Over 1 in 10 Americans admit they have had a drinking problem at one stage of their life
Based on a survey of 2,560 Americans (aged 21+; Google surveys August 2020).
In the wake of the Coronavirus pandemic, millions of people in the US are now facing challenging life circumstances, with a current total of 3.7 million* unemployed citizens across the country. With economic tensions high, many Americans may be vulnerable to increased feelings of anxiety, stress and loneliness due to social distancing regulations. The emotional strain of the pandemic could result in many resorting to unhealthy coping mechanisms, such as alcohol or illicit drug use, in an attempt to numb these feelings. For this reason, people with a history of problematic drinking habits are more at risk of relapse** during this time as their daily routines and coping methods may be disrupted due to pandemic protocols, such as working from home.
DrugAbuse.com, a provider of drug and alcohol treatment resources and programs, conducted a survey of 2,560 Americans (aged 21+) which revealed that over 1 in 10 Americans (15%) admit they have had a problem with alcohol in at least one stage of their lives. This figure suggests that these people could be at an increased risk of re-developing their negative drinking habits due to the stressful circumstances brought on by the Coronavirus pandemic.
For those with a drinking problem, maintaining sobriety can often be a daily struggle for both the individual, as well as the people around them. Therefore, during the pandemic, staying sober can be an even greater struggle than usual, as they may have had to adjust their everyday routines and possibly, their coping methods. Nearly half (45%) of respondents say they are worried about their loved one’s drinking problem recurring due to the stress of the pandemic.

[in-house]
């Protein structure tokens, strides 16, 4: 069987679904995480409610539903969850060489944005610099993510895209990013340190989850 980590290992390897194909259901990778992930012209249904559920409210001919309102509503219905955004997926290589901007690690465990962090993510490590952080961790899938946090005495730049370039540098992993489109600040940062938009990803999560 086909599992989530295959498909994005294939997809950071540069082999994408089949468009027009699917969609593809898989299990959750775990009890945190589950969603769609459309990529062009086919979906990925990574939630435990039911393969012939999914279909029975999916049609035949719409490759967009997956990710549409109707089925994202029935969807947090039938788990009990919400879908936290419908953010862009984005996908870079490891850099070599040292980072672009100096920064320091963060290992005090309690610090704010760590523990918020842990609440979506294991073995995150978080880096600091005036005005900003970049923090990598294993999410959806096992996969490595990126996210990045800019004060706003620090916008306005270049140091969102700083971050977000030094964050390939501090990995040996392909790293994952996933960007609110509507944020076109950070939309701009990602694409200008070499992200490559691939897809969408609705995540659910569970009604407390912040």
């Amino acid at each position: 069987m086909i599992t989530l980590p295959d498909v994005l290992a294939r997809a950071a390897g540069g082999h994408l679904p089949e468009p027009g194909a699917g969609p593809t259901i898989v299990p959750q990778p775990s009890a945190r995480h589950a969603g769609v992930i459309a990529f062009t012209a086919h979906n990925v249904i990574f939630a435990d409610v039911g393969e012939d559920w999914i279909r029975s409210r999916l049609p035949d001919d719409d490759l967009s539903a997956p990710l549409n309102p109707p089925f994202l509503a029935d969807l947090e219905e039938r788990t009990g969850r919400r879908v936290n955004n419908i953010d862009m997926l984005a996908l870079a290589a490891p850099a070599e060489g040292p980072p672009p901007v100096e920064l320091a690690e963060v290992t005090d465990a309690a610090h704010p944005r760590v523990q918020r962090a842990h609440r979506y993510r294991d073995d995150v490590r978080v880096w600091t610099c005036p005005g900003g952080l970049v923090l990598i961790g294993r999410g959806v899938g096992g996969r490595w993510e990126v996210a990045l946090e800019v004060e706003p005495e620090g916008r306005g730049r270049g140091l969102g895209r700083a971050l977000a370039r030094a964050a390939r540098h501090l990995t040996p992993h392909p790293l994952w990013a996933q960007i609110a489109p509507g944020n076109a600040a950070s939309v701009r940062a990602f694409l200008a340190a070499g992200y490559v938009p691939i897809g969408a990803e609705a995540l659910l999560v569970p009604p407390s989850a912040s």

Additionally, 1 in 10 (10%) respondents say they know of someone who they suspect has developed an alcohol related problem as a result of the circumstances brought on by the pandemic. Considering it is the first of its scale to affect the nation since the severe H1N1 influenza pandemic in 1918***, the Coronavirus has naturally caused a significant amount of panic, stress and anxiety for American citizens – all of which may be triggers for drinking problems.
If you are in recovery or know of someone who is, be mindful that a past alcohol abuse problem may be even more difficult to deal with during these unprecedented times,’ says a spokesperson for DrugAbuse.com “Now more than ever, it is important to establish a strong self-care routine and get into the habit of scheduling regular catch ups with friends or family members via video call, if you are unable to see them in person. Sometimes the best way to overcome emotional stress is to talk about it with another person you can trust.”